And this is an important point of accountability for us. Our population is the 100 million in America, living at 200 percent of poverty. And we center that population so that we do not get seduced into thinking that because we create a new dataset or because we put a new report out in the world, that our job is done. Those things are absolutely critical, and they must be in service of a broader result.

Kimberlyn Leary:
Mm-hmm. So you’re asking us to ask more of ourselves.

Dr. Michael McAfee:
That’s right.

Kimberlyn Leary:
We had the privilege, really, Michael, of having you at the Urban Institute a few months back for one of our Equity Dialogues. I remember you talked about transformative collaboration and advocacy, and you told us a little bit about how you became a change agent for communities. Since some of our listeners weren’t in the room when you visited us, I wonder if you could reprise a bit of that story and tell us, here, how you became a change agent for communities.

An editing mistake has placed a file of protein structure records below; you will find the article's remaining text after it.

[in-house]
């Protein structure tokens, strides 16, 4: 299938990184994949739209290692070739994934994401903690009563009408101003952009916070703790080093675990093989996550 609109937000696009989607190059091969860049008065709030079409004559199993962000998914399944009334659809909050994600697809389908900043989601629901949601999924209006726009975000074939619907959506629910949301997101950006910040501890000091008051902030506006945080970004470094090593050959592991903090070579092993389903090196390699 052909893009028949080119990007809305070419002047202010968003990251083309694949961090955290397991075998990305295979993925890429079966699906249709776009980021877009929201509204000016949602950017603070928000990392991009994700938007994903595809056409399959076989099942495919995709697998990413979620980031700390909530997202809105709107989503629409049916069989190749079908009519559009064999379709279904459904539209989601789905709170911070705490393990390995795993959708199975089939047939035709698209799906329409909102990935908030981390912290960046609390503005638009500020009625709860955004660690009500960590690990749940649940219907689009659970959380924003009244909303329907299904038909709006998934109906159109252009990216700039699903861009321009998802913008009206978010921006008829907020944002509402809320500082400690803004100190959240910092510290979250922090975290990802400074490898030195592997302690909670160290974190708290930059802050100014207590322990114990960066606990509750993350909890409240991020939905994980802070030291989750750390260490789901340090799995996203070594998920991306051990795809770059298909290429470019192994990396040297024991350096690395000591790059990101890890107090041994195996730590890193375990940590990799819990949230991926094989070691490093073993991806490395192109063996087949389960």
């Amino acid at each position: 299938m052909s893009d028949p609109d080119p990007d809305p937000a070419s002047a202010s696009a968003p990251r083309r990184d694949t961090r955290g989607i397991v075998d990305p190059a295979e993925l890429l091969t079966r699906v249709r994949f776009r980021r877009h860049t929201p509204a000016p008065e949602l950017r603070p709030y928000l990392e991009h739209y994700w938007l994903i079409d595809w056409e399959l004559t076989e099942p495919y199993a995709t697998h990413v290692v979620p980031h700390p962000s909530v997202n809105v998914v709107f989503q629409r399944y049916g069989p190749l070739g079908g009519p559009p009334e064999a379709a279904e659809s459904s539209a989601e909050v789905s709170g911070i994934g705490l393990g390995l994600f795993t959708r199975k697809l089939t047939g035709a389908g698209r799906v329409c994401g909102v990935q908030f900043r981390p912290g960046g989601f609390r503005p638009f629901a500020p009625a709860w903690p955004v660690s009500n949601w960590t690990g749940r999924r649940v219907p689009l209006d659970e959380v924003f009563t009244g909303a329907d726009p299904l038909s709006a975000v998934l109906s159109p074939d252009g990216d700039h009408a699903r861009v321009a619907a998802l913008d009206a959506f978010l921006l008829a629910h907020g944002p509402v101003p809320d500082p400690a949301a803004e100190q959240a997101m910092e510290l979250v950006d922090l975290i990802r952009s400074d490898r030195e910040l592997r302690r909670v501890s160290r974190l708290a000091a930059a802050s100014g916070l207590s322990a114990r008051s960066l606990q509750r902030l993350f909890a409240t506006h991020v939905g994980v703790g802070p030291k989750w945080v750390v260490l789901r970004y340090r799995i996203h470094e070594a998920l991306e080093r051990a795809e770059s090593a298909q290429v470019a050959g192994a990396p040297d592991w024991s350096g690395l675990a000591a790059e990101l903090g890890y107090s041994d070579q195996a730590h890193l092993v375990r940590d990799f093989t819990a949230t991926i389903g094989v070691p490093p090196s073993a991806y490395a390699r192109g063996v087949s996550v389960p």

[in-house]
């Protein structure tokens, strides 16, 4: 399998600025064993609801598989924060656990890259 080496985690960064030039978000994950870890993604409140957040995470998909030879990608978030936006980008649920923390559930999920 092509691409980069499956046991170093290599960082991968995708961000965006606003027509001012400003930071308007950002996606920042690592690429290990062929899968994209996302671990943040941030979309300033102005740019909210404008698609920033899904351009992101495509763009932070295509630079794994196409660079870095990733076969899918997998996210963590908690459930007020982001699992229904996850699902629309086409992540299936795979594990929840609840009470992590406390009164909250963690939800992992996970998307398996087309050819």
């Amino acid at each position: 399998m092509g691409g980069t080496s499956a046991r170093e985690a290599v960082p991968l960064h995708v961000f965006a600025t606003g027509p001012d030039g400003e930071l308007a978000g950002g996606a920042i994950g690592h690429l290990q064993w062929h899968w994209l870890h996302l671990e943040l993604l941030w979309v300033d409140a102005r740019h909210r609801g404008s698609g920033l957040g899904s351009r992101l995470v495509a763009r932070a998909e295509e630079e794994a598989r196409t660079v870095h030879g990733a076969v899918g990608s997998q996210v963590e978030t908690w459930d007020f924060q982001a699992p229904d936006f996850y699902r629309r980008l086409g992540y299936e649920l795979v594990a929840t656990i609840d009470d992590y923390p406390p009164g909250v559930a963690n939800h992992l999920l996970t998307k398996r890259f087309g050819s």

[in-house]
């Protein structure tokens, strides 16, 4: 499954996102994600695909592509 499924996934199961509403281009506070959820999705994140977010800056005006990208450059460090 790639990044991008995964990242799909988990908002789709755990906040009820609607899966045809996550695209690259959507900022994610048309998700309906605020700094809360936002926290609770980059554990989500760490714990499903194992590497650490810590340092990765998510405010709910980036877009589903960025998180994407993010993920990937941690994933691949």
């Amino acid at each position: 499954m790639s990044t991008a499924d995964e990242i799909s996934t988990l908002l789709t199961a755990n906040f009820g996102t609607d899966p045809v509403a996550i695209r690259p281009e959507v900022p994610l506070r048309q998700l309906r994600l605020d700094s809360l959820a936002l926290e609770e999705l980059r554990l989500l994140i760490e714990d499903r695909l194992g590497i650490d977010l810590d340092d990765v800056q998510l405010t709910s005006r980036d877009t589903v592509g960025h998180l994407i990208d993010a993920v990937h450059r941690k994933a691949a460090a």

Dr. Michael McAfee:
Well, I learned early on, sometimes we think we know what we want to do with our lives, and we think we know where we stand, but I think you have to have that tested sometimes. And when I was thinking about my career, my parents knew enough to send me to private school and to say, "Baby, get a good education." That’s what they could offer me. And I did that. And when I finished my schooling, I went into the military when I was 17, so I was in the reserves, but I still didn’t know what I wanted to do. So, after I sold life insurance to all my family members, I worked at a Sprint call center.

I worked at Associated Wholesale Grocers, and I realized those were things that I did not want to do. And even in those early days, I had, for some reason, developed a skill to sniff out money and power. And I looked in the Crain’s magazine, and my eyes were drawn to a Jesuit priest named Father Thomas Savage. He was the president and CEO of Rockhurst College. And I cold-called him, and I asked him if he would help me raise $20 million to seed innovations in education. This was my way to say, “I’m going to just go for it right now." And he did that.